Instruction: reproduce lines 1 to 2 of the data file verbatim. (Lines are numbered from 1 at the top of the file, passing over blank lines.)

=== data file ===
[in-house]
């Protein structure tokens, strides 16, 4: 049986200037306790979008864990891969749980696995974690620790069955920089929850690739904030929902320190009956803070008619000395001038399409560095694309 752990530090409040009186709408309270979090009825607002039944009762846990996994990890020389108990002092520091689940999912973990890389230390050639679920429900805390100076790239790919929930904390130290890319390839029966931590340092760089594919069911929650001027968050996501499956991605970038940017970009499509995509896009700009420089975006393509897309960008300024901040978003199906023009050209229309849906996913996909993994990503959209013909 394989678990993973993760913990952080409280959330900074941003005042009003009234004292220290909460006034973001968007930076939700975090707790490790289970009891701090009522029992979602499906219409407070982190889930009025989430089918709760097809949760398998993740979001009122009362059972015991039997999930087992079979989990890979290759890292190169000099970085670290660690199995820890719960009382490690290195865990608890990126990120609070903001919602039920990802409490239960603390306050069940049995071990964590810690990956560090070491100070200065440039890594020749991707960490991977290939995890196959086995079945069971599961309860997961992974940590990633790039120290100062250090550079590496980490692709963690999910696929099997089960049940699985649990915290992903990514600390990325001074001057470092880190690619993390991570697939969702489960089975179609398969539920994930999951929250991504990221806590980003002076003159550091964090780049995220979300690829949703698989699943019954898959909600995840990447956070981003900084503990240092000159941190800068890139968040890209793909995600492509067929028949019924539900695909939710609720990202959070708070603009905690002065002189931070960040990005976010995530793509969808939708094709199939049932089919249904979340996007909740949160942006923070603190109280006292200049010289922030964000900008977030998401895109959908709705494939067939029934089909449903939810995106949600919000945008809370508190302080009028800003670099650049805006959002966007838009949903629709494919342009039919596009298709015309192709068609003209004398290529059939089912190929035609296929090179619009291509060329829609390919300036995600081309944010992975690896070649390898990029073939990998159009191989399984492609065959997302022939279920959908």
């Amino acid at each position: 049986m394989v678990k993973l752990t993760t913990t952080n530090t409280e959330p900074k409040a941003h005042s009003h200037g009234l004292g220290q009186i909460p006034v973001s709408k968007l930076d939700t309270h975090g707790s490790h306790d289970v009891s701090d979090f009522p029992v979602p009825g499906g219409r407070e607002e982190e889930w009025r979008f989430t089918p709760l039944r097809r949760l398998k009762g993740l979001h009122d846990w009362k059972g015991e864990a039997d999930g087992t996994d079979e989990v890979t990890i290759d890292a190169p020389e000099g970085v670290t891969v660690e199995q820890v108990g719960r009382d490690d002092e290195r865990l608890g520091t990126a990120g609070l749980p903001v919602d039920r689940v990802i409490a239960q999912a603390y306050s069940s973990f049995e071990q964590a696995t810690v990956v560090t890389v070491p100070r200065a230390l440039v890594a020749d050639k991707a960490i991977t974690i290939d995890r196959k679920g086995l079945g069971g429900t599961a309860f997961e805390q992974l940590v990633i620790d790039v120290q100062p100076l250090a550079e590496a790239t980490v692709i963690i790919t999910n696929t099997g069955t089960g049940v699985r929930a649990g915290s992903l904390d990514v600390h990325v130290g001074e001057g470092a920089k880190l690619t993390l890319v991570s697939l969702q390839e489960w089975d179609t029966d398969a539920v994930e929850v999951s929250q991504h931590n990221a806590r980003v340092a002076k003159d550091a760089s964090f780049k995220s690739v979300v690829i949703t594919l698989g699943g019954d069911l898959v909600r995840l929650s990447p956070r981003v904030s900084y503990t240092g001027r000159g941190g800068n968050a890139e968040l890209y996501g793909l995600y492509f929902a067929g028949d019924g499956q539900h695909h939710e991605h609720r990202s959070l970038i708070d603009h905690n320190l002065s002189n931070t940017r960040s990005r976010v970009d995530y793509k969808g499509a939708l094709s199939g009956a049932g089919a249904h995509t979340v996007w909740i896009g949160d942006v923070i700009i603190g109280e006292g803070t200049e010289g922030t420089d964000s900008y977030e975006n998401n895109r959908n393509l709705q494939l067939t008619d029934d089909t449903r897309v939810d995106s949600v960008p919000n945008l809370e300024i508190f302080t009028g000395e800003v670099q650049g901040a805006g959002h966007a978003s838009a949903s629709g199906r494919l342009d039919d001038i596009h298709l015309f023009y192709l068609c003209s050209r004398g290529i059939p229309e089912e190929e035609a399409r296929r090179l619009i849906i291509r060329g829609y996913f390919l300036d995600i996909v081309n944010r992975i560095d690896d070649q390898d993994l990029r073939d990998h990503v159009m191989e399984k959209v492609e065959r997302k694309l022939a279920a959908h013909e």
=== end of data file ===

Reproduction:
[in-house]
């Protein structure tokens, strides 16, 4: 049986200037306790979008864990891969749980696995974690620790069955920089929850690739904030929902320190009956803070008619000395001038399409560095694309 752990530090409040009186709408309270979090009825607002039944009762846990996994990890020389108990002092520091689940999912973990890389230390050639679920429900805390100076790239790919929930904390130290890319390839029966931590340092760089594919069911929650001027968050996501499956991605970038940017970009499509995509896009700009420089975006393509897309960008300024901040978003199906023009050209229309849906996913996909993994990503959209013909 394989678990993973993760913990952080409280959330900074941003005042009003009234004292220290909460006034973001968007930076939700975090707790490790289970009891701090009522029992979602499906219409407070982190889930009025989430089918709760097809949760398998993740979001009122009362059972015991039997999930087992079979989990890979290759890292190169000099970085670290660690199995820890719960009382490690290195865990608890990126990120609070903001919602039920990802409490239960603390306050069940049995071990964590810690990956560090070491100070200065440039890594020749991707960490991977290939995890196959086995079945069971599961309860997961992974940590990633790039120290100062250090550079590496980490692709963690999910696929099997089960049940699985649990915290992903990514600390990325001074001057470092880190690619993390991570697939969702489960089975179609398969539920994930999951929250991504990221806590980003002076003159550091964090780049995220979300690829949703698989699943019954898959909600995840990447956070981003900084503990240092000159941190800068890139968040890209793909995600492509067929028949019924539900695909939710609720990202959070708070603009905690002065002189931070960040990005976010995530793509969808939708094709199939049932089919249904979340996007909740949160942006923070603190109280006292200049010289922030964000900008977030998401895109959908709705494939067939029934089909449903939810995106949600919000945008809370508190302080009028800003670099650049805006959002966007838009949903629709494919342009039919596009298709015309192709068609003209004398290529059939089912190929035609296929090179619009291509060329829609390919300036995600081309944010992975690896070649390898990029073939990998159009191989399984492609065959997302022939279920959908």